The northern slopes of the Sussex Downs
Now how about coming on Safari in Sussex? In the lee of the South Downs – I live in Eastbourne where the South Downs disappear under the English Channel, but about ten miles from here (one eighth of the South Downs Way to Winchester) you can camp Safari Sussex style - we could hike along the old Down road and meet up – perhaps at one of our many local pubs?
The camp ground is 'similar', large bell tents mix with A frames for sleeping in (it is camping!) occupy the space, numbers are limited by our group, or ‘share’, a yurt is used for the sitting room (a haven from the rain) near the trees, open to the stars, the camp is in on the outskirts of a wooded copse, tucked up against the northern edge of the Downs.
The description is of overall African, except for our weather, which mean late starts, not dawn forays to see early morning hunts; it is more our English understanding of ‘camping’, still rustic but most definitely enhanced by the camp’s fixtures and fittings. Each group brings its own food and drink – to share a campsite with friends or family is wonderful – a total mix and match: fun for all.
At least in Sussex there are plenty of alternative sites to walk to, right on the camp’s doorstep (or should that be tent post?) – up high on the Downs to Firle Beacon with views across to the English Channel and coastal towns; or to Charleston, the farmhouse of the Bloomsbury Group – a wonderful cottage garden, a house of hidden artistic delights (the national trail runs through Charleston before going on to the high point Firle Beacon); Berwick Church where the walls have been painted by members of the Bloomsbury Group.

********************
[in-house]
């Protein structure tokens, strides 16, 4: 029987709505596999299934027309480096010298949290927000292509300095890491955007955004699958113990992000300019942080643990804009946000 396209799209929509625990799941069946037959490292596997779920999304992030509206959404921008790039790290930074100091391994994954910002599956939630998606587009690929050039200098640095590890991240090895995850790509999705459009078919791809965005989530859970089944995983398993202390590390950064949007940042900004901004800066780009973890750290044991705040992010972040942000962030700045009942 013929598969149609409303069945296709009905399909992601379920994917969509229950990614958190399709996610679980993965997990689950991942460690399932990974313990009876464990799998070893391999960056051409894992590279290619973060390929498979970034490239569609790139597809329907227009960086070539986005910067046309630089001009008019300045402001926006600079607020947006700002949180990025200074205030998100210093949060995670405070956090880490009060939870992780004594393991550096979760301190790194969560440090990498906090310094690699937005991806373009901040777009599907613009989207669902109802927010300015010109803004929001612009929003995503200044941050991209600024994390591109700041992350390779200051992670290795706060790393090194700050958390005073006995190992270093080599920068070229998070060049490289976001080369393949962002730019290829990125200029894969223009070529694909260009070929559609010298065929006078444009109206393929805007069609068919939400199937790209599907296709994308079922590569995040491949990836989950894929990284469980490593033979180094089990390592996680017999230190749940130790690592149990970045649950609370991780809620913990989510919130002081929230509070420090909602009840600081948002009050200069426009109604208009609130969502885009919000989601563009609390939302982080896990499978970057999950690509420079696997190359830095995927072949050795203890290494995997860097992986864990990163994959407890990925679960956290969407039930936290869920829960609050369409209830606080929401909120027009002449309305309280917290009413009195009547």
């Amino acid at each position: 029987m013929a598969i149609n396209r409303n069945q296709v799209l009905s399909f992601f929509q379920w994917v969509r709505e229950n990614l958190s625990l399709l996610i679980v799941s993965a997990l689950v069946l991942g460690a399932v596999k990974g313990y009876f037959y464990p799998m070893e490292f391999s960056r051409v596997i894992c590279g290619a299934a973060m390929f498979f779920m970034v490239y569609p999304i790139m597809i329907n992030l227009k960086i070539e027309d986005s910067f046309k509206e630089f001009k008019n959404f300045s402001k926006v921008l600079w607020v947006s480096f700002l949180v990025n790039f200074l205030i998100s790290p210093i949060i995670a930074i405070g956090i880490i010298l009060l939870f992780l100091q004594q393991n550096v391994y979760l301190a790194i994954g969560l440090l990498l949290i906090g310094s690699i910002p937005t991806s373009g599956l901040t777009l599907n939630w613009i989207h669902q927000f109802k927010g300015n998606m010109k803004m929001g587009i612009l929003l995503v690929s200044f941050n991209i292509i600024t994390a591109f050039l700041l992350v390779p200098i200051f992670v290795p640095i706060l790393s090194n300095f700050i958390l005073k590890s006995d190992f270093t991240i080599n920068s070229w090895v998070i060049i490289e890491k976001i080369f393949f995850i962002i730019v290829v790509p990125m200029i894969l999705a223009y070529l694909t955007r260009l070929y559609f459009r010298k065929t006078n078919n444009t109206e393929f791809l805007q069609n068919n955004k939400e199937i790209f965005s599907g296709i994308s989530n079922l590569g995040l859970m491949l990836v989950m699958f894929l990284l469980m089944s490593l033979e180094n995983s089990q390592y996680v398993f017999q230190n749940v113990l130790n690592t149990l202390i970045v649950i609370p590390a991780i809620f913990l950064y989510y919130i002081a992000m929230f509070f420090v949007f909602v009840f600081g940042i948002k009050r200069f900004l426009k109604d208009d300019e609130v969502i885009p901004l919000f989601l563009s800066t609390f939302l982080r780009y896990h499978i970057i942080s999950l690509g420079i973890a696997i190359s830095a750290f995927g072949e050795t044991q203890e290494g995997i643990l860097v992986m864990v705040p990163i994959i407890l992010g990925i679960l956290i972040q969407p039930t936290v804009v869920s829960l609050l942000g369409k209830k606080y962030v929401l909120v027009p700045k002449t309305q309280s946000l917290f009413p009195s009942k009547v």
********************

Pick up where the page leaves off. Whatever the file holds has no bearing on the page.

There are Exmoor ponies, not zebra; there are bee orchids not waving papyrus; the trees are gnarled, not thorny; badgers roam, there are no lion; foxes slink around, not cerval cats, rabbits for Africa though, which following a kill, will be prepared and slowly cooked for the evening’s meal.
Charleston Farmhouse - country home of the Bloomsbury Group
Sleeping under the canopy of English woodland trees, nestled into the side of the downs, the natural hedging trees and shrubs providing nesting sites for all kinds of insects, birds, small mammals .. more do it yourself, but comfortable and well thought out and at least in England you are unlikely to go to the loo and find a snake winding its way through the bamboo sides! – a surprise to me too .. as I scampered away.
Hello Mr Postman – have you ever been to Africa and had a safari? Or have you tried this new English Safari under our starry plough in the sky? We have been very lucky with our travels .. my mother has had a sleepy week, but comes too for a little while when I visit, which is nice and we manage to have a laugh .. she’ll laugh at the snake story!